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Projection Bias in Catalog Orders

Author

Listed:
  • Michael Conlin
  • Ted O'Donoghue
  • Timothy J. Vogelsang

Abstract

Evidence suggests that people understand qualitatively how tastes change over time, but underestimate the magnitudes. This evidence is limited, however, to laboratory evidence or surveys of reported happiness. We test for such projection bias in field data. Using data on catalog orders of cold-weather items, we find evidence of projection bias over the weather—specifically, people's decisions are overinfluenced by the current weather. Our estimates suggest that if the order-date temperature declines by 30°F, the return probability increases by 3.95 percent. We also estimate a structural model to measure the magnitude of the bias. (JEL D12, L81)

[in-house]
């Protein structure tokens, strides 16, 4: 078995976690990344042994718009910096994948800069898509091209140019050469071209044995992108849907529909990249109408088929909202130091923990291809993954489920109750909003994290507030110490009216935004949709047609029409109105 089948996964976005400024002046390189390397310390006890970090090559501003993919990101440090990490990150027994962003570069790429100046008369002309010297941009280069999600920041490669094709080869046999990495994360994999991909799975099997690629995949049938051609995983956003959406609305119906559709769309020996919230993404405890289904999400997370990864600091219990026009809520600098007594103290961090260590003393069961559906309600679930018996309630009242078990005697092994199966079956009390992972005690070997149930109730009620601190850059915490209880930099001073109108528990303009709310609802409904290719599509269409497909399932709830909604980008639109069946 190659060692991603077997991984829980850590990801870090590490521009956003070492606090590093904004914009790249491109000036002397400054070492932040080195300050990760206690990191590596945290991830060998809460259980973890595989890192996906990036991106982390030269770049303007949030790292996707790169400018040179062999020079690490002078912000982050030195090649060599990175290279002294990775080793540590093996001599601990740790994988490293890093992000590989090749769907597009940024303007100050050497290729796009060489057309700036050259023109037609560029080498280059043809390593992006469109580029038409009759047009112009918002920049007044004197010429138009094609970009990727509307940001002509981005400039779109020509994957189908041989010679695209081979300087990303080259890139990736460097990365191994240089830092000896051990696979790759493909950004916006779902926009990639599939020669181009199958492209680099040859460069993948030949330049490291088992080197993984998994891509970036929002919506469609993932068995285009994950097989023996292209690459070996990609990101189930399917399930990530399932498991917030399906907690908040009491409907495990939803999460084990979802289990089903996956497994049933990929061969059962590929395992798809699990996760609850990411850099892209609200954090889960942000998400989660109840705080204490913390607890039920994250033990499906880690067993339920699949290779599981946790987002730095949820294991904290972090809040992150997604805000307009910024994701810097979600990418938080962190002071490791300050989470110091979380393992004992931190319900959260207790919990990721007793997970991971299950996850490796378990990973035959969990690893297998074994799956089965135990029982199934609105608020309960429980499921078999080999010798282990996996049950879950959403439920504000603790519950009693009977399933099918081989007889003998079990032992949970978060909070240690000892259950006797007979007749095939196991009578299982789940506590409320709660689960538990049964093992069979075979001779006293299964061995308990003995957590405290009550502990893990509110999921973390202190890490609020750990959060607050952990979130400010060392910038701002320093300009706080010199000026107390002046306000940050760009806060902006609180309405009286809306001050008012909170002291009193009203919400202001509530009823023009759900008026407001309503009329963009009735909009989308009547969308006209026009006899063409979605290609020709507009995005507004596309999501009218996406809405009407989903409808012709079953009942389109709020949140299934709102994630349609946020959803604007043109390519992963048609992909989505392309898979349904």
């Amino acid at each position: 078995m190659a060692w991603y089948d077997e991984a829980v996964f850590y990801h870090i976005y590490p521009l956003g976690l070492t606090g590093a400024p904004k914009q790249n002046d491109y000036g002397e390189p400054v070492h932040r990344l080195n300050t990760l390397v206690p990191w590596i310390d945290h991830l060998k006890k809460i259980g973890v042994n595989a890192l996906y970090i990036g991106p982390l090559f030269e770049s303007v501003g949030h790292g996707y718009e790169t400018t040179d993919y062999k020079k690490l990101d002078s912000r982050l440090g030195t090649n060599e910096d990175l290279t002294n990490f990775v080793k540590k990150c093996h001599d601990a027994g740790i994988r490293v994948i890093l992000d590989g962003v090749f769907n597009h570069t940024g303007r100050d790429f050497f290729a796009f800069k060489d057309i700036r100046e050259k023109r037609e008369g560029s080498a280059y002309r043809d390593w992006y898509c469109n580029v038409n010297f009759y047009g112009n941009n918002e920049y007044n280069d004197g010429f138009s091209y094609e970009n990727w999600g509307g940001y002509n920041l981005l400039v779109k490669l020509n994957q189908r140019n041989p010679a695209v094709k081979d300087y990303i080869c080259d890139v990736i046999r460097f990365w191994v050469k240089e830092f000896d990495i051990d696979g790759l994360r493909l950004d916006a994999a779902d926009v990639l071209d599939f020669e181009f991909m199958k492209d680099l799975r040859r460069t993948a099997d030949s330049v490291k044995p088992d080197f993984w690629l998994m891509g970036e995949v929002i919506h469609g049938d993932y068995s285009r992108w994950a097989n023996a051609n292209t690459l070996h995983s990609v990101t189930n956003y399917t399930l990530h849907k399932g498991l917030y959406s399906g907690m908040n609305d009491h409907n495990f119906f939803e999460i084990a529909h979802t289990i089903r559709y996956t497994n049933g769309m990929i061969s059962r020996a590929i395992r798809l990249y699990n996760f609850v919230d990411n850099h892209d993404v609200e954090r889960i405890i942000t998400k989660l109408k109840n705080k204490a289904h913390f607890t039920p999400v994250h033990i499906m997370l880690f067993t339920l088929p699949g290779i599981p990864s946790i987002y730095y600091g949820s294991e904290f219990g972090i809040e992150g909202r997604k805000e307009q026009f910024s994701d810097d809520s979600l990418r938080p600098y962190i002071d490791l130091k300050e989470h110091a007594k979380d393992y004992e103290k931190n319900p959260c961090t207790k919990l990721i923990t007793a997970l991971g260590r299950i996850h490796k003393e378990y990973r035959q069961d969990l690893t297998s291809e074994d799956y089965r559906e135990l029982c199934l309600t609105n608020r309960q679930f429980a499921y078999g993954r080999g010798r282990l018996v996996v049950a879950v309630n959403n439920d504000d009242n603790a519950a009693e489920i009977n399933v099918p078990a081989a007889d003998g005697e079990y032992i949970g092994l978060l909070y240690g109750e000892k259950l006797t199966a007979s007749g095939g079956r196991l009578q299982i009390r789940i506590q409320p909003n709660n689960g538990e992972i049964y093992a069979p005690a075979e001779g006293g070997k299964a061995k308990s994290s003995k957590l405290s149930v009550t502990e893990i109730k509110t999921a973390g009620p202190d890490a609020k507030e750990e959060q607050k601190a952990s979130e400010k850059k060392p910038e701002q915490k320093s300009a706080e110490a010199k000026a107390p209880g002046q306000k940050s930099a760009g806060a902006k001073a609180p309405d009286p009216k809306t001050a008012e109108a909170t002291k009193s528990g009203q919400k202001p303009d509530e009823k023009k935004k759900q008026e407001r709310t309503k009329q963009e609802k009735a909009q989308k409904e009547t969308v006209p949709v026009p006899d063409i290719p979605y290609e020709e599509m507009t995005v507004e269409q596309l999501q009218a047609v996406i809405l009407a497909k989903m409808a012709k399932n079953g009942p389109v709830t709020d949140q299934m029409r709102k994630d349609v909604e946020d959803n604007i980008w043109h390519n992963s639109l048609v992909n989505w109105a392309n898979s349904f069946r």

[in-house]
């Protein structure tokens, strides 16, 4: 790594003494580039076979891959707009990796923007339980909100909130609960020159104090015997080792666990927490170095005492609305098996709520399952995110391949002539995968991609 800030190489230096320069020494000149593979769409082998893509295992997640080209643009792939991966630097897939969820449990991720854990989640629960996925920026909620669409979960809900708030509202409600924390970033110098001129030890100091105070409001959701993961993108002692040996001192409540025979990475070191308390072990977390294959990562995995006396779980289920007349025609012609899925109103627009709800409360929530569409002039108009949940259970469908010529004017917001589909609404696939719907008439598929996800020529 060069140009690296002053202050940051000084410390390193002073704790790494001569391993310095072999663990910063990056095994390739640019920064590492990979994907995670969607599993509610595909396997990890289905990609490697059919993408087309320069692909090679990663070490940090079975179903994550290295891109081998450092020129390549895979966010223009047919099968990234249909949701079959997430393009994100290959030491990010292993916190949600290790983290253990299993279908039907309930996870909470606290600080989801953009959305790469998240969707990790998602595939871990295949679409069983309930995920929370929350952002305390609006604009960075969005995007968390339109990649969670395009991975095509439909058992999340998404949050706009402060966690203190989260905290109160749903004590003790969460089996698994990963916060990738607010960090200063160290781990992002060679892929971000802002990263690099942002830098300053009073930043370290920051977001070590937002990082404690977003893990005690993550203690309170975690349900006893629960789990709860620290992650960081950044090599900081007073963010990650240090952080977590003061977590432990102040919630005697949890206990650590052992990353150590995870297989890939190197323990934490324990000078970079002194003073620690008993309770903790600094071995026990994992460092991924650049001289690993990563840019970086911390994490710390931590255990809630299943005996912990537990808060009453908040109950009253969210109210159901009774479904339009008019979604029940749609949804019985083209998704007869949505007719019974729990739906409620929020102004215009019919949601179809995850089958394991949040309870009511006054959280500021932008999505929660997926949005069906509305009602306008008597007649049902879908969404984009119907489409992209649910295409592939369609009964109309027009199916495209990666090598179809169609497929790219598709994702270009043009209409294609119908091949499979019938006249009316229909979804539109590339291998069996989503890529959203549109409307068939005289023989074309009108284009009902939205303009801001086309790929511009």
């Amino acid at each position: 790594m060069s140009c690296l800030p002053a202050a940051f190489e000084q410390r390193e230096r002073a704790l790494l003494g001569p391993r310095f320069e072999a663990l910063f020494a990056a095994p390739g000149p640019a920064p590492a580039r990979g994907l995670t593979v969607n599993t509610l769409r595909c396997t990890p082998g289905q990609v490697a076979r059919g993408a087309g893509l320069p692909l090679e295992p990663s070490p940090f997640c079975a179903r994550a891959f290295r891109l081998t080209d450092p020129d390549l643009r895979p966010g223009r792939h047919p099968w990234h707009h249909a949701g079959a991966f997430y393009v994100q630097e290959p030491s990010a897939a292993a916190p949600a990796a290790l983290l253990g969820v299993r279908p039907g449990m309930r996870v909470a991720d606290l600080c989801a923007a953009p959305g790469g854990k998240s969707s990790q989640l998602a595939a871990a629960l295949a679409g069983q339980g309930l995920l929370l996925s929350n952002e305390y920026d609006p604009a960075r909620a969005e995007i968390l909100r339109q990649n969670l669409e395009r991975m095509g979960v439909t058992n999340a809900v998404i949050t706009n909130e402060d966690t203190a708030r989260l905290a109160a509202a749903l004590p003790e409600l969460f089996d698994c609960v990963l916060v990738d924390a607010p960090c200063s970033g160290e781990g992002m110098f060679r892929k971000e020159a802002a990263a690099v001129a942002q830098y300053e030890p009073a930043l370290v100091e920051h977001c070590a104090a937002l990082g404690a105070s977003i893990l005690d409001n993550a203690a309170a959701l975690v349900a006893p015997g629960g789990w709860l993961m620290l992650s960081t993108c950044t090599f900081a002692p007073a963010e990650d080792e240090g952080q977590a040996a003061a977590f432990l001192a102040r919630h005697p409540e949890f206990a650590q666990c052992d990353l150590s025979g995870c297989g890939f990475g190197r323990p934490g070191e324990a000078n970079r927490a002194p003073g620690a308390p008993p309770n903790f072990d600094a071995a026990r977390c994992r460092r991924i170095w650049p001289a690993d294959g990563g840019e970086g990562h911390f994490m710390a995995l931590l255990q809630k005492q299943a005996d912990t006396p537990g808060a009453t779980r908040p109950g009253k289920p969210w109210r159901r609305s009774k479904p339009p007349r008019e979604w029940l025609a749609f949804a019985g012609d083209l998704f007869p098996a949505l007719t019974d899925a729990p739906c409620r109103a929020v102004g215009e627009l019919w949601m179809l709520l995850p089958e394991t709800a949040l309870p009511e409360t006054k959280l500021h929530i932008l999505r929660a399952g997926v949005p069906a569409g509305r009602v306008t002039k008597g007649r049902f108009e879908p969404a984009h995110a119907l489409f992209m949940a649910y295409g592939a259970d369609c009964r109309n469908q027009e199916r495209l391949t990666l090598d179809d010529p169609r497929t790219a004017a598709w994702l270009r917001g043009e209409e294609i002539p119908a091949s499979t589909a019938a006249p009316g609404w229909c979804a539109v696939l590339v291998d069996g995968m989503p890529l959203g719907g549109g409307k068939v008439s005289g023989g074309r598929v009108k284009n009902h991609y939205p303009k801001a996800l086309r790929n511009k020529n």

Suggested Citation

  • Michael Conlin & Ted O'Donoghue & Timothy J. Vogelsang, 2007. "Projection Bias in Catalog Orders," American Economic Review, American Economic Association, vol. 97(4), pages 1217-1249, September.
  • Handle: RePEc:aea:aecrev:v:97:y:2007:i:4:p:1217-1249
    Note: DOI: 10.1257/aer.97.4.1217
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    More about this item

    JEL classification:

    • D12 - Microeconomics - - Household Behavior - - - Consumer Economics: Empirical Analysis
    • L81 - Industrial Organization - - Industry Studies: Services - - - Retail and Wholesale Trade; e-Commerce

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